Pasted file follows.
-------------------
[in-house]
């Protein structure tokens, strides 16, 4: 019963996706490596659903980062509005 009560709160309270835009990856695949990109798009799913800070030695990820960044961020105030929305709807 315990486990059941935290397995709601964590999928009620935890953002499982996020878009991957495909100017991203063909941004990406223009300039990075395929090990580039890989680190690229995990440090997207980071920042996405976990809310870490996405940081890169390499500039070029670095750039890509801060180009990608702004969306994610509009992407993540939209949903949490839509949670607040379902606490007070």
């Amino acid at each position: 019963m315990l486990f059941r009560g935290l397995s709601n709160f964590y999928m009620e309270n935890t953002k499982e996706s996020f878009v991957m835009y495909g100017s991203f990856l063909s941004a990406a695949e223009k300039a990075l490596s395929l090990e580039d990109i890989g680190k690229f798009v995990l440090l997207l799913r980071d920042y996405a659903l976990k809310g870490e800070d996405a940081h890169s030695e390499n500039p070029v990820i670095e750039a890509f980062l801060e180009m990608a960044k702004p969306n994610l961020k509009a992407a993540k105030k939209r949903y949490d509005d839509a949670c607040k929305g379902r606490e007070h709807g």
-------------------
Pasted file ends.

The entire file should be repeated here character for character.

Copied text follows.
[in-house]
């Protein structure tokens, strides 16, 4: 019963996706490596659903980062509005 009560709160309270835009990856695949990109798009799913800070030695990820960044961020105030929305709807 315990486990059941935290397995709601964590999928009620935890953002499982996020878009991957495909100017991203063909941004990406223009300039990075395929090990580039890989680190690229995990440090997207980071920042996405976990809310870490996405940081890169390499500039070029670095750039890509801060180009990608702004969306994610509009992407993540939209949903949490839509949670607040379902606490007070």
């Amino acid at each position: 019963m315990l486990f059941r009560g935290l397995s709601n709160f964590y999928m009620e309270n935890t953002k499982e996706s996020f878009v991957m835009y495909g100017s991203f990856l063909s941004a990406a695949e223009k300039a990075l490596s395929l090990e580039d990109i890989g680190k690229f798009v995990l440090l997207l799913r980071d920042y996405a659903l976990k809310g870490e800070d996405a940081h890169s030695e390499n500039p070029v990820i670095e750039a890509f980062l801060e180009m990608a960044k702004p969306n994610l961020k509009a992407a993540k105030k939209r949903y949490d509005d839509a949670c607040k929305g379902r606490e007070h709807g």